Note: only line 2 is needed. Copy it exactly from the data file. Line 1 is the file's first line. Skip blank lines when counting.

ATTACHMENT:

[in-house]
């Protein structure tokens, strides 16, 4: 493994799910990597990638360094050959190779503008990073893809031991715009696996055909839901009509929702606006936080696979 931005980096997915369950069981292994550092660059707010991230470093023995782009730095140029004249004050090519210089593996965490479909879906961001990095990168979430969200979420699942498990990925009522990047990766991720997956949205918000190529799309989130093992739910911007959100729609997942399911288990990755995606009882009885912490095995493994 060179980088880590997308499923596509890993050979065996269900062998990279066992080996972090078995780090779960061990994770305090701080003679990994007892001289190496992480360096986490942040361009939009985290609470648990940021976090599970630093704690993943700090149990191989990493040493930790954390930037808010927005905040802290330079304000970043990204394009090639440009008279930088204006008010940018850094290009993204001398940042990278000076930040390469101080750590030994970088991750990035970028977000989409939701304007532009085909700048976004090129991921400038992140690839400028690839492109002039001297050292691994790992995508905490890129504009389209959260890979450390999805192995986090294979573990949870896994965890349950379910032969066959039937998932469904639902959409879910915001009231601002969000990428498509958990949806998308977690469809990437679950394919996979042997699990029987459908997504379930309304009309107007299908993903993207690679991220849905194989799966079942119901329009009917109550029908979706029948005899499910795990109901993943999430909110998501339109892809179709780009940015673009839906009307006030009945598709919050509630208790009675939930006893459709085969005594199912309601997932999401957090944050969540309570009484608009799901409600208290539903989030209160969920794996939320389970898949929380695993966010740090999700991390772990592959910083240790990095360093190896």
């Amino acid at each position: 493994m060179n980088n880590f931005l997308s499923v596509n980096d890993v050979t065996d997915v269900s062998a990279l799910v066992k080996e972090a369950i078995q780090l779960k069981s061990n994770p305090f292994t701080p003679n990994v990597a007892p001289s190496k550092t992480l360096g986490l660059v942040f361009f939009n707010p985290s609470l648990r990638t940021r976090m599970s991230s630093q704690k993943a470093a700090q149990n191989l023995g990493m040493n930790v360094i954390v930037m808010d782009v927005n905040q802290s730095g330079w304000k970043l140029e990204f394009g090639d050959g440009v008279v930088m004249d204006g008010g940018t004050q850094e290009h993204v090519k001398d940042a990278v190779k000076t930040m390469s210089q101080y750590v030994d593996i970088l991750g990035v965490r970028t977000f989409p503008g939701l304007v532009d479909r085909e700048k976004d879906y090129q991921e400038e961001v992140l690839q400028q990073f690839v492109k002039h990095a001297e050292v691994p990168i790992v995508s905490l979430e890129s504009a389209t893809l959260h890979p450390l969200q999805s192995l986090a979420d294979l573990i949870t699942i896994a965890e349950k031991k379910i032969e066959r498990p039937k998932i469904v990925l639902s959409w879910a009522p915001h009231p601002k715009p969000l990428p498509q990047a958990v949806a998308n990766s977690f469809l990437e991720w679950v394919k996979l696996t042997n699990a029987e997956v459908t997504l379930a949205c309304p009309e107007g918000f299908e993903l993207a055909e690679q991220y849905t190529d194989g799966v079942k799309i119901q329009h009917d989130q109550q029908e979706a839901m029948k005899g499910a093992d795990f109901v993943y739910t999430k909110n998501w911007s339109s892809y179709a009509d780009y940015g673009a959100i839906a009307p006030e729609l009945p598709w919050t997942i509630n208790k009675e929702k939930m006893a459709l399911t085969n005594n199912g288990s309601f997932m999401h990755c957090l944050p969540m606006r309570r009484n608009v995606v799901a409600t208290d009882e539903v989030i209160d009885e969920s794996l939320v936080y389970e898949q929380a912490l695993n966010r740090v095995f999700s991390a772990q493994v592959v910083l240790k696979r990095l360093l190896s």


């Protein structure tokens, strides 16, 4: 493994799910990597990638360094050959190779503008990073893809031991715009696996055909839901009509929702606006936080696979 931005980096997915369950069981292994550092660059707010991230470093023995782009730095140029004249004050090519210089593996965490479909879906961001990095990168979430969200979420699942498990990925009522990047990766991720997956949205918000190529799309989130093992739910911007959100729609997942399911288990990755995606009882009885912490095995493994 060179980088880590997308499923596509890993050979065996269900062998990279066992080996972090078995780090779960061990994770305090701080003679990994007892001289190496992480360096986490942040361009939009985290609470648990940021976090599970630093704690993943700090149990191989990493040493930790954390930037808010927005905040802290330079304000970043990204394009090639440009008279930088204006008010940018850094290009993204001398940042990278000076930040390469101080750590030994970088991750990035970028977000989409939701304007532009085909700048976004090129991921400038992140690839400028690839492109002039001297050292691994790992995508905490890129504009389209959260890979450390999805192995986090294979573990949870896994965890349950379910032969066959039937998932469904639902959409879910915001009231601002969000990428498509958990949806998308977690469809990437679950394919996979042997699990029987459908997504379930309304009309107007299908993903993207690679991220849905194989799966079942119901329009009917109550029908979706029948005899499910795990109901993943999430909110998501339109892809179709780009940015673009839906009307006030009945598709919050509630208790009675939930006893459709085969005594199912309601997932999401957090944050969540309570009484608009799901409600208290539903989030209160969920794996939320389970898949929380695993966010740090999700991390772990592959910083240790990095360093190896």